-- Posted by Neil H. Buchanan
With very few exceptions, the Dorf on Law posts and Verdict columns that Professor Dorf and I write are fully independent projects. That is, they are not only solely authored, but each of us rarely even knows in advance what the other will be writing about. This is, in part, a matter of pure logistics and conservation of energy, because it would frankly be too time consuming to coordinate our topics. It is also, of course, a matter of different interests and areas of expertise. Most of the time, each of us just waits to see what shows up on the days when the other is writing.
It was, therefore, something of a pleasant surprise to note last week that our writings on Wednesday through Friday (Professor Dorf's Verdict column and his Wednesday and Friday Dorf on Law posts, along with my Verdict column and Thursday post) all converged on the same theme. Working from very different starting points, we both noted how the presumption that conservatives use cold, hard logic, while liberals allow their hearts to bleed, has been turned upside down. As Professor Dorf put it on Friday, the "familiar structure" of the claim goes like this: "Conservatives say that some well-meaning policy based on an emotional reaction of liberals will actually be counter-productive."
Here, I want to explore some further examples of how this presumption is upside down. The emerging picture is one in which conservatives not only engage in fact- and logic-challenged argumentation based on heated emotions, but they also are doing so in an effort to be liked. That is, notwithstanding chest-pounding claims (like some of the lines that I quoted in my post on Thursday) that amount to saying, "I'll do what I want, and you can all suck it if you don't like it, because I don't care what you think," the reality is that much of conservatives' energy is spent trying to get others to see that they are really good guys.
The perfect distillation of the "screw you" attitude, perhaps, was found in the 80's movie "Wall Street," in which Michael Douglas's Gordon Gekko character smirks while saying, "Greed is good. Greed is right. Greed works." In some ways, that famous speech really can be seen as a big F-U to the rest of the world. On the other hand, Gekko is speaking not to the world at large, but to a bunch of shareholders who are angry about Gekko's tactics. He is saying, in essence, that they are being emotional, and he is there to set them straight. Stop hurting yourselves, you chumps!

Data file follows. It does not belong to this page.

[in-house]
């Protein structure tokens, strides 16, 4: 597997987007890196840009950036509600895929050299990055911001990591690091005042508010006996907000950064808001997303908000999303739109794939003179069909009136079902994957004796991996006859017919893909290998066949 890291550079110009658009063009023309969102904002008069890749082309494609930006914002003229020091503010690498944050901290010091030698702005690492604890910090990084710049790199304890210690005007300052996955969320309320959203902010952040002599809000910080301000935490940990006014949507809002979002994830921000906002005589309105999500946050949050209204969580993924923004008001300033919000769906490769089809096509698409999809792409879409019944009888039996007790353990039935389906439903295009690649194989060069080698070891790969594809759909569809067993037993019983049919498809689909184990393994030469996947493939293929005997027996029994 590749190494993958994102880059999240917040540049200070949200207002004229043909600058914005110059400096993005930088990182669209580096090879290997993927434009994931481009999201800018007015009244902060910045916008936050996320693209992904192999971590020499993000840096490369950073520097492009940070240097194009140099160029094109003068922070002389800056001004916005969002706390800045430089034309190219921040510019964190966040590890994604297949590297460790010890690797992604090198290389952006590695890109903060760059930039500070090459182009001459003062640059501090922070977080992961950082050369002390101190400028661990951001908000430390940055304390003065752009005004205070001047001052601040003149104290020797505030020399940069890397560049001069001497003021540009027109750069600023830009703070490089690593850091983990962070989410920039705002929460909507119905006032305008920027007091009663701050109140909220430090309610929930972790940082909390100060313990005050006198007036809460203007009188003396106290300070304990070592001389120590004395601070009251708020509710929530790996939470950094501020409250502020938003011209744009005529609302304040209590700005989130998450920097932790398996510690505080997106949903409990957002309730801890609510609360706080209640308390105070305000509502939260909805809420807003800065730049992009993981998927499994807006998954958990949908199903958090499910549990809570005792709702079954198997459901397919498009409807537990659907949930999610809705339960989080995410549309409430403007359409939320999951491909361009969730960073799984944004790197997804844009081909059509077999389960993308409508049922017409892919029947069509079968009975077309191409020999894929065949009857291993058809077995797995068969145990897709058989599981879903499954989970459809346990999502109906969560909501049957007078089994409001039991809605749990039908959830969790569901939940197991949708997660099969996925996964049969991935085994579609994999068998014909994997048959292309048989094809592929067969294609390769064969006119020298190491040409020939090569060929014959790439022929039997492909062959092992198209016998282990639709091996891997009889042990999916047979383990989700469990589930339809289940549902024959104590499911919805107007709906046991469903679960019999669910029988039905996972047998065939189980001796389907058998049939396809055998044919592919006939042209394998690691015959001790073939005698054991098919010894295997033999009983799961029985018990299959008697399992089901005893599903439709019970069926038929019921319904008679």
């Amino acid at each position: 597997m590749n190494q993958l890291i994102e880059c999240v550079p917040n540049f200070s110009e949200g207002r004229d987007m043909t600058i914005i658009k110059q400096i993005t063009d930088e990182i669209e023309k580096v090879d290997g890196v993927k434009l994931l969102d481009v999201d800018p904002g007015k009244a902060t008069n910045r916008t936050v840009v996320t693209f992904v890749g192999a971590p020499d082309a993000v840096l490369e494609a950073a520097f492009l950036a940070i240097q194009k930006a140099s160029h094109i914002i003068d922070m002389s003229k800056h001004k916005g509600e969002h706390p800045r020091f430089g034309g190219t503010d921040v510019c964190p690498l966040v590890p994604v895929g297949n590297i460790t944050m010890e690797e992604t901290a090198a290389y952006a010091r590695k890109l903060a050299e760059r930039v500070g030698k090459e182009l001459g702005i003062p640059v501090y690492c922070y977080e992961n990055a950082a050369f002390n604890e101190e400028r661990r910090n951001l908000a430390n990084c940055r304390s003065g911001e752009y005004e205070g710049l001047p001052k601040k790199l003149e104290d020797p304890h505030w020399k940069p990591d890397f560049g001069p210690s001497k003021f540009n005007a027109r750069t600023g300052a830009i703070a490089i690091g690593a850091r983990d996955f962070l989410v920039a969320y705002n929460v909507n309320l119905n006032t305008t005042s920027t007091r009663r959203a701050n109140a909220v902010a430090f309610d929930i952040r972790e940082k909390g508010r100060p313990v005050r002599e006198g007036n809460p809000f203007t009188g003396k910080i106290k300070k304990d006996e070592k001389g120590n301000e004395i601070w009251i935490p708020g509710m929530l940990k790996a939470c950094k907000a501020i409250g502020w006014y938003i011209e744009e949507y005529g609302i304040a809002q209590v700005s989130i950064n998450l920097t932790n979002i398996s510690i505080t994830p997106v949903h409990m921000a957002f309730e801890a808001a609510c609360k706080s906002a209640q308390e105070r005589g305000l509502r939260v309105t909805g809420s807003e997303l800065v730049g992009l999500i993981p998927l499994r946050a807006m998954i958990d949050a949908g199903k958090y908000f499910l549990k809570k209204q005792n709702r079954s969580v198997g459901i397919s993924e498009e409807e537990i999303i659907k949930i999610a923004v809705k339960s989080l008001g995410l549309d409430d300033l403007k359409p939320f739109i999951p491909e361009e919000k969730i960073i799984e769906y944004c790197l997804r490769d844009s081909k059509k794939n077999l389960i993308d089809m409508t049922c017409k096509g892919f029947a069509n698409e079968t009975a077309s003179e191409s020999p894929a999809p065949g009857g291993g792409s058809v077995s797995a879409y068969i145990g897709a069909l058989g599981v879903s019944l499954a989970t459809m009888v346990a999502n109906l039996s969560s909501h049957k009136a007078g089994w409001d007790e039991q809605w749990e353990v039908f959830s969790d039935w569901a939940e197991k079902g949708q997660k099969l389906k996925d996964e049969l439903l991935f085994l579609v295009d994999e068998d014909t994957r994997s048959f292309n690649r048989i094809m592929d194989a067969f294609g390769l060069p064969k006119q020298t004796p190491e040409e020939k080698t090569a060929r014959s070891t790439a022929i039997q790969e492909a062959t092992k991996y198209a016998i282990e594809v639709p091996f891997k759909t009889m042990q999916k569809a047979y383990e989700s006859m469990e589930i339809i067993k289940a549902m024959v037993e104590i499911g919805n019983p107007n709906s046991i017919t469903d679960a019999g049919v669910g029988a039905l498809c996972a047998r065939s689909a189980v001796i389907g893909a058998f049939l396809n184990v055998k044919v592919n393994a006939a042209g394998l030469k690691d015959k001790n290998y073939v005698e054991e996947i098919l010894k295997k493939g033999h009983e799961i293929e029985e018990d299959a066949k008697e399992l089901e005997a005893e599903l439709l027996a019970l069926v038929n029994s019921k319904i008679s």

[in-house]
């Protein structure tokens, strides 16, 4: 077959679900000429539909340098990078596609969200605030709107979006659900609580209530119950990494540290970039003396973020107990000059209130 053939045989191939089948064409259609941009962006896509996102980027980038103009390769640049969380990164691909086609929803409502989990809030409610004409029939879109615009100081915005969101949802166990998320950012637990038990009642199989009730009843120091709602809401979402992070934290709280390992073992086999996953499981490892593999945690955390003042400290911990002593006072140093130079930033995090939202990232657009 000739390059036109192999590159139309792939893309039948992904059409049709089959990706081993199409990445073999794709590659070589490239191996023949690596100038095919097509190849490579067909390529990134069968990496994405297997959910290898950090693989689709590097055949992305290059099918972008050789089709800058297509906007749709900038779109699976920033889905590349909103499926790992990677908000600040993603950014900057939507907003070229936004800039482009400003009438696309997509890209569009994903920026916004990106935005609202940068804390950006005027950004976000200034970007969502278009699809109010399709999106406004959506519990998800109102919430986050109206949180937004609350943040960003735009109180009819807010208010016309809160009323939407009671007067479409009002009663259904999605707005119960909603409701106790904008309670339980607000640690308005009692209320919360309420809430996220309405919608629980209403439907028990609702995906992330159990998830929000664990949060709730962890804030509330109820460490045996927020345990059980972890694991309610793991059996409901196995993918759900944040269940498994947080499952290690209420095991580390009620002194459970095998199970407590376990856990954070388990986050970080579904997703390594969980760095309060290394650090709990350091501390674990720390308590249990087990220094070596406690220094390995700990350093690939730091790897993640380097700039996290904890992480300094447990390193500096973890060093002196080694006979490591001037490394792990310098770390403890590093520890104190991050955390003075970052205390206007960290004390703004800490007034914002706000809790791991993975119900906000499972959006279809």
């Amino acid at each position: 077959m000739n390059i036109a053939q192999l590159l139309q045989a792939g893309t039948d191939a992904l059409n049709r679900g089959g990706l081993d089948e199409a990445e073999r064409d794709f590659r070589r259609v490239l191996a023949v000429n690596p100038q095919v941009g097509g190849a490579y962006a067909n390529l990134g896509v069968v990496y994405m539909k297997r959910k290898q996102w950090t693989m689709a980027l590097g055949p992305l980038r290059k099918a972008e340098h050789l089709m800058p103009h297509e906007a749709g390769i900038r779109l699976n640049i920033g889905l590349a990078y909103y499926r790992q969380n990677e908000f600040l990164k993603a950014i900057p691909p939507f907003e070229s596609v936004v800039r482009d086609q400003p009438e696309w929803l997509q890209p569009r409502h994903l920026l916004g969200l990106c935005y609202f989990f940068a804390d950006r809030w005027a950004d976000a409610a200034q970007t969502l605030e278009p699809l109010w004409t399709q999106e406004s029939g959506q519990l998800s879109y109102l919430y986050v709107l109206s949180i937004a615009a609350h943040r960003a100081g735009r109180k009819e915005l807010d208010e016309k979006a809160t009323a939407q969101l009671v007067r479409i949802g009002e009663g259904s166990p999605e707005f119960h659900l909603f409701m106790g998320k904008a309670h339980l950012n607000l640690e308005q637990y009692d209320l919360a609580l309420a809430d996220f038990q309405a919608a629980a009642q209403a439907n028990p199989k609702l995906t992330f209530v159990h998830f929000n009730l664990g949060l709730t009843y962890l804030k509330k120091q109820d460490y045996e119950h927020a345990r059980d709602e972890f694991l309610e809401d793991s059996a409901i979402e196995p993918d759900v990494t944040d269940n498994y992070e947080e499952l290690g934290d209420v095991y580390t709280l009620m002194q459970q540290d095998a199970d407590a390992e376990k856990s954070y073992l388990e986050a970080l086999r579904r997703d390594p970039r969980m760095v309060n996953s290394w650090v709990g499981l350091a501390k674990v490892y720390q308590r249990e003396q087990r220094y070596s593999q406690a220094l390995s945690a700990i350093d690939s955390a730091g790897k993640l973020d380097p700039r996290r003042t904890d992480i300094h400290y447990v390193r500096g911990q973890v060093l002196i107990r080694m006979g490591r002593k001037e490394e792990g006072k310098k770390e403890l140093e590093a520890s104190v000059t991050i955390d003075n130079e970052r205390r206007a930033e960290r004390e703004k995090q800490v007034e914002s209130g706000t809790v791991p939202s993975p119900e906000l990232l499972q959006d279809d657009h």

But in the real world, we hear that kind of talk from conservatives all the time, and it is not just in speeches to fellow shareholders. It is impossible to shake the feeling that, for all their talk about how they do not care what other people think, conservatives dislike being disliked. They fund think-tanks and influence academia (Olin money, anyone?) not just to justify conservative policies on efficiency-based grounds (grounds that are, as I have argued, infused with normative beliefs and are far from being objective), but to make people say, "You know, these guys actually have our best interests at heart."
The example that I discussed last Thursday, the conservative business writer Josh Barro's aggressive defense of the "ownership rights" of people who (like him) want to recline their seats on airplanes, no matter how inconsiderate that is of other people, provides some insights into this phenomenon. The obvious tip-off is his contrived attempt at the end of his NYT piece to turn the story into a conflict between short people and tall people. His argument, if you can call it that, boils down to this: "You people who care so much about other people's feelings should think about how great tall people already have it. How dare you impose on those put-upon short people! I'm the one who really cares about fairness and civility."